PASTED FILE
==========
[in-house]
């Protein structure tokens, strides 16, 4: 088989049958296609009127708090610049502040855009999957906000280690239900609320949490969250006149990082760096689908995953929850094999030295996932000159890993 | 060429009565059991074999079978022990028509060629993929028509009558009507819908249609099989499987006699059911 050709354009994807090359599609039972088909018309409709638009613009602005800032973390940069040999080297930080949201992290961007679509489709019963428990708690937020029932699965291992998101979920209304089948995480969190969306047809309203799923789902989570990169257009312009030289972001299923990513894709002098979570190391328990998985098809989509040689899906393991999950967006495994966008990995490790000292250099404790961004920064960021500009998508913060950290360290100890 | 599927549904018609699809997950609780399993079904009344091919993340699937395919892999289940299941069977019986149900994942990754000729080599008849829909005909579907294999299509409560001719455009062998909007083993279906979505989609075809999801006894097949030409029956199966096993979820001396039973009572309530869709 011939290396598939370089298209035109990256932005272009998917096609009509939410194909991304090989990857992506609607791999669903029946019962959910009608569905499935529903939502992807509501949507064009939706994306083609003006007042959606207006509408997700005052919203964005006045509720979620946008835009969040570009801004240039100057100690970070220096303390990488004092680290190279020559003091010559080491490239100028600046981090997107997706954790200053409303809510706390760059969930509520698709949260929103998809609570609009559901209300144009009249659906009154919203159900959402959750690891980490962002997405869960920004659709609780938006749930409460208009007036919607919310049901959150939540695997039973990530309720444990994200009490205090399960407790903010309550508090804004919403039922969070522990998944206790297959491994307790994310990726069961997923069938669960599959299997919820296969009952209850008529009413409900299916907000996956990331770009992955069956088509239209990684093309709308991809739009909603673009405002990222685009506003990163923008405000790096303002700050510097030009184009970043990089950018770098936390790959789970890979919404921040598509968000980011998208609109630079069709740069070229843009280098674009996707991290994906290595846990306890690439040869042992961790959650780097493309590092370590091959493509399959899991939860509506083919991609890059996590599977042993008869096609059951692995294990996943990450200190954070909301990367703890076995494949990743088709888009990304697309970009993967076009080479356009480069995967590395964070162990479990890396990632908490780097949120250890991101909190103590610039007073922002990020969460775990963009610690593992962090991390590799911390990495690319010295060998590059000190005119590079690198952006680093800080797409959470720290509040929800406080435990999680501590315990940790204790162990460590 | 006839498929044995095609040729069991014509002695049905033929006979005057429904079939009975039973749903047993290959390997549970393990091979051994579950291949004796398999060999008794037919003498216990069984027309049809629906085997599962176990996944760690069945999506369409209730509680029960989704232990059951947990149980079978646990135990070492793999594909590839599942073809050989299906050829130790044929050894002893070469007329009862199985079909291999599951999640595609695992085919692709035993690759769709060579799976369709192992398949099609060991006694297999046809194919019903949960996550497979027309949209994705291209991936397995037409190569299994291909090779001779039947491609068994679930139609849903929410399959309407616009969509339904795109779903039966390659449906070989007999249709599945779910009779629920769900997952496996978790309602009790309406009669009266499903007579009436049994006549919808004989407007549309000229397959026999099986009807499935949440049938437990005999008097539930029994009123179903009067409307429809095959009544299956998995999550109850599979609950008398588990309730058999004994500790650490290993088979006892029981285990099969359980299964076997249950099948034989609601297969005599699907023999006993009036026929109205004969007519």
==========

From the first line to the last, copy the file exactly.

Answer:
[in-house]
């Protein structure tokens, strides 16, 4: 088989049958296609009127708090610049502040855009999957906000280690239900609320949490969250006149990082760096689908995953929850094999030295996932000159890993 | 060429009565059991074999079978022990028509060629993929028509009558009507819908249609099989499987006699059911 050709354009994807090359599609039972088909018309409709638009613009602005800032973390940069040999080297930080949201992290961007679509489709019963428990708690937020029932699965291992998101979920209304089948995480969190969306047809309203799923789902989570990169257009312009030289972001299923990513894709002098979570190391328990998985098809989509040689899906393991999950967006495994966008990995490790000292250099404790961004920064960021500009998508913060950290360290100890 | 599927549904018609699809997950609780399993079904009344091919993340699937395919892999289940299941069977019986149900994942990754000729080599008849829909005909579907294999299509409560001719455009062998909007083993279906979505989609075809999801006894097949030409029956199966096993979820001396039973009572309530869709 011939290396598939370089298209035109990256932005272009998917096609009509939410194909991304090989990857992506609607791999669903029946019962959910009608569905499935529903939502992807509501949507064009939706994306083609003006007042959606207006509408997700005052919203964005006045509720979620946008835009969040570009801004240039100057100690970070220096303390990488004092680290190279020559003091010559080491490239100028600046981090997107997706954790200053409303809510706390760059969930509520698709949260929103998809609570609009559901209300144009009249659906009154919203159900959402959750690891980490962002997405869960920004659709609780938006749930409460208009007036919607919310049901959150939540695997039973990530309720444990994200009490205090399960407790903010309550508090804004919403039922969070522990998944206790297959491994307790994310990726069961997923069938669960599959299997919820296969009952209850008529009413409900299916907000996956990331770009992955069956088509239209990684093309709308991809739009909603673009405002990222685009506003990163923008405000790096303002700050510097030009184009970043990089950018770098936390790959789970890979919404921040598509968000980011998208609109630079069709740069070229843009280098674009996707991290994906290595846990306890690439040869042992961790959650780097493309590092370590091959493509399959899991939860509506083919991609890059996590599977042993008869096609059951692995294990996943990450200190954070909301990367703890076995494949990743088709888009990304697309970009993967076009080479356009480069995967590395964070162990479990890396990632908490780097949120250890991101909190103590610039007073922002990020969460775990963009610690593992962090991390590799911390990495690319010295060998590059000190005119590079690198952006680093800080797409959470720290509040929800406080435990999680501590315990940790204790162990460590 | 006839498929044995095609040729069991014509002695049905033929006979005057429904079939009975039973749903047993290959390997549970393990091979051994579950291949004796398999060999008794037919003498216990069984027309049809629906085997599962176990996944760690069945999506369409209730509680029960989704232990059951947990149980079978646990135990070492793999594909590839599942073809050989299906050829130790044929050894002893070469007329009862199985079909291999599951999640595609695992085919692709035993690759769709060579799976369709192992398949099609060991006694297999046809194919019903949960996550497979027309949209994705291209991936397995037409190569299994291909090779001779039947491609068994679930139609849903929410399959309407616009969509339904795109779903039966390659449906070989007999249709599945779910009779629920769900997952496996978790309602009790309406009669009266499903007579009436049994006549919808004989407007549309000229397959026999099986009807499935949440049938437990005999008097539930029994009123179903009067409307429809095959009544299956998995999550109850599979609950008398588990309730058999004994500790650490290993088979006892029981285990099969359980299964076997249950099948034989609601297969005599699907023999006993009036026929109205004969007519």